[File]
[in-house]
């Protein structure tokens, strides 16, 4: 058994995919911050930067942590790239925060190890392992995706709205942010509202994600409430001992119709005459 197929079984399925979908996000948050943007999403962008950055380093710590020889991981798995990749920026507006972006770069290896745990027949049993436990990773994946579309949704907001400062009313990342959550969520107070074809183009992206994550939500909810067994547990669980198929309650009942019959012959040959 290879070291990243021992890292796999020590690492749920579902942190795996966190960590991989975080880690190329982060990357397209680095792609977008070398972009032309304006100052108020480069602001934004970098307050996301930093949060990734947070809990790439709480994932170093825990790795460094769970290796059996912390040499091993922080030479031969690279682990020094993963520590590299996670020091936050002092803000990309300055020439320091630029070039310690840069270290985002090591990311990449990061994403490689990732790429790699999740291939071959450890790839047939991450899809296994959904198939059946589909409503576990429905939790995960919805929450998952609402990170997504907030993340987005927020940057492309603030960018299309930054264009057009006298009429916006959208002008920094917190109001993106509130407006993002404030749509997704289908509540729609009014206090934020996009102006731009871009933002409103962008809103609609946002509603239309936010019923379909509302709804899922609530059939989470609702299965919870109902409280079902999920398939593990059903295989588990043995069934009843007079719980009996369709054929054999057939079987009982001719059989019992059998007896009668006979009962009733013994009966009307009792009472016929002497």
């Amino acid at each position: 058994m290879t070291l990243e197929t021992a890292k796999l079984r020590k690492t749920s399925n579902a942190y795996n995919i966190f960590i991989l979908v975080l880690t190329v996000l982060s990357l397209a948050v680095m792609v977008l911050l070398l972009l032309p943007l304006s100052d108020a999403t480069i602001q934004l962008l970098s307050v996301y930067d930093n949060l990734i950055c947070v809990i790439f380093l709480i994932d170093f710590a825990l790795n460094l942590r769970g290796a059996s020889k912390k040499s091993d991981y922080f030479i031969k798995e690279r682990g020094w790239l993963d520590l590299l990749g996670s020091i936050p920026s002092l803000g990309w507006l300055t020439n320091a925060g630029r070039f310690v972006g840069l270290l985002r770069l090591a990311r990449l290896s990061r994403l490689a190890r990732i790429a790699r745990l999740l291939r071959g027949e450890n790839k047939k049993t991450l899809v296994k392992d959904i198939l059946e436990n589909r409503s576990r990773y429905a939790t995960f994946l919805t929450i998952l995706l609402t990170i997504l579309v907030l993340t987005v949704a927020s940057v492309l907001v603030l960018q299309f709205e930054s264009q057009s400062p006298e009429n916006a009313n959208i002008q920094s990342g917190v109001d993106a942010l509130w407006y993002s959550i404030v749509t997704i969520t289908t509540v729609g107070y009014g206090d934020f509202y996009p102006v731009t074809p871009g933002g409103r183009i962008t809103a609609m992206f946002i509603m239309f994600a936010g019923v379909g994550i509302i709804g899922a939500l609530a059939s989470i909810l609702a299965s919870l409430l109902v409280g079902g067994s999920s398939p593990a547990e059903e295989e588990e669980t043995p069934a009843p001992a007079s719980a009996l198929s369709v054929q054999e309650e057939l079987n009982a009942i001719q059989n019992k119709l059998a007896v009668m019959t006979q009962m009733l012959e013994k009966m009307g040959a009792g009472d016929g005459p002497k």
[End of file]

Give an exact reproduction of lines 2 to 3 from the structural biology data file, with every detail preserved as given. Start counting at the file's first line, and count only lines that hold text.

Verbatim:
């Protein structure tokens, strides 16, 4: 058994995919911050930067942590790239925060190890392992995706709205942010509202994600409430001992119709005459 197929079984399925979908996000948050943007999403962008950055380093710590020889991981798995990749920026507006972006770069290896745990027949049993436990990773994946579309949704907001400062009313990342959550969520107070074809183009992206994550939500909810067994547990669980198929309650009942019959012959040959 290879070291990243021992890292796999020590690492749920579902942190795996966190960590991989975080880690190329982060990357397209680095792609977008070398972009032309304006100052108020480069602001934004970098307050996301930093949060990734947070809990790439709480994932170093825990790795460094769970290796059996912390040499091993922080030479031969690279682990020094993963520590590299996670020091936050002092803000990309300055020439320091630029070039310690840069270290985002090591990311990449990061994403490689990732790429790699999740291939071959450890790839047939991450899809296994959904198939059946589909409503576990429905939790995960919805929450998952609402990170997504907030993340987005927020940057492309603030960018299309930054264009057009006298009429916006959208002008920094917190109001993106509130407006993002404030749509997704289908509540729609009014206090934020996009102006731009871009933002409103962008809103609609946002509603239309936010019923379909509302709804899922609530059939989470609702299965919870109902409280079902999920398939593990059903295989588990043995069934009843007079719980009996369709054929054999057939079987009982001719059989019992059998007896009668006979009962009733013994009966009307009792009472016929002497």
């Amino acid at each position: 058994m290879t070291l990243e197929t021992a890292k796999l079984r020590k690492t749920s399925n579902a942190y795996n995919i966190f960590i991989l979908v975080l880690t190329v996000l982060s990357l397209a948050v680095m792609v977008l911050l070398l972009l032309p943007l304006s100052d108020a999403t480069i602001q934004l962008l970098s307050v996301y930067d930093n949060l990734i950055c947070v809990i790439f380093l709480i994932d170093f710590a825990l790795n460094l942590r769970g290796a059996s020889k912390k040499s091993d991981y922080f030479i031969k798995e690279r682990g020094w790239l993963d520590l590299l990749g996670s020091i936050p920026s002092l803000g990309w507006l300055t020439n320091a925060g630029r070039f310690v972006g840069l270290l985002r770069l090591a990311r990449l290896s990061r994403l490689a190890r990732i790429a790699r745990l999740l291939r071959g027949e450890n790839k047939k049993t991450l899809v296994k392992d959904i198939l059946e436990n589909r409503s576990r990773y429905a939790t995960f994946l919805t929450i998952l995706l609402t990170i997504l579309v907030l993340t987005v949704a927020s940057v492309l907001v603030l960018q299309f709205e930054s264009q057009s400062p006298e009429n916006a009313n959208i002008q920094s990342g917190v109001d993106a942010l509130w407006y993002s959550i404030v749509t997704i969520t289908t509540v729609g107070y009014g206090d934020f509202y996009p102006v731009t074809p871009g933002g409103r183009i962008t809103a609609m992206f946002i509603m239309f994600a936010g019923v379909g994550i509302i709804g899922a939500l609530a059939s989470i909810l609702a299965s919870l409430l109902v409280g079902g067994s999920s398939p593990a547990e059903e295989e588990e669980t043995p069934a009843p001992a007079s719980a009996l198929s369709v054929q054999e309650e057939l079987n009982a009942i001719q059989n019992k119709l059998a007896v009668m019959t006979q009962m009733l012959e013994k009966m009307g040959a009792g009472d016929g005459p002497k």